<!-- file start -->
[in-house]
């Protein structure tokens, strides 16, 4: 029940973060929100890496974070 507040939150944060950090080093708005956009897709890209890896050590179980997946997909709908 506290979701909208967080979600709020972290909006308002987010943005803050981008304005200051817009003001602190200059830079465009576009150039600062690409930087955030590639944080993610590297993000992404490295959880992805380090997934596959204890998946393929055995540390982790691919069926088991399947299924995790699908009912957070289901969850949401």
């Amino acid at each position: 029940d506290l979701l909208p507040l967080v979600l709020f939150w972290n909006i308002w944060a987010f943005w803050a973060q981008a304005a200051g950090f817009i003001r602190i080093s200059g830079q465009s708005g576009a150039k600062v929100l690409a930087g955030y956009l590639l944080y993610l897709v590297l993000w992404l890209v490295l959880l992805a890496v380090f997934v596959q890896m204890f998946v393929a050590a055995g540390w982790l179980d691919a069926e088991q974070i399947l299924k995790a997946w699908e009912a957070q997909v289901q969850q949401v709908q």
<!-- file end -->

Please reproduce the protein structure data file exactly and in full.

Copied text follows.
[in-house]
């Protein structure tokens, strides 16, 4: 029940973060929100890496974070 507040939150944060950090080093708005956009897709890209890896050590179980997946997909709908 506290979701909208967080979600709020972290909006308002987010943005803050981008304005200051817009003001602190200059830079465009576009150039600062690409930087955030590639944080993610590297993000992404490295959880992805380090997934596959204890998946393929055995540390982790691919069926088991399947299924995790699908009912957070289901969850949401």
């Amino acid at each position: 029940d506290l979701l909208p507040l967080v979600l709020f939150w972290n909006i308002w944060a987010f943005w803050a973060q981008a304005a200051g950090f817009i003001r602190i080093s200059g830079q465009s708005g576009a150039k600062v929100l690409a930087g955030y956009l590639l944080y993610l897709v590297l993000w992404l890209v490295l959880l992805a890496v380090f997934v596959q890896m204890f998946v393929a050590a055995g540390w982790l179980d691919a069926e088991q974070i399947l299924k995790a997946w699908e009912a957070q997909v289901q969850q949401v709908q």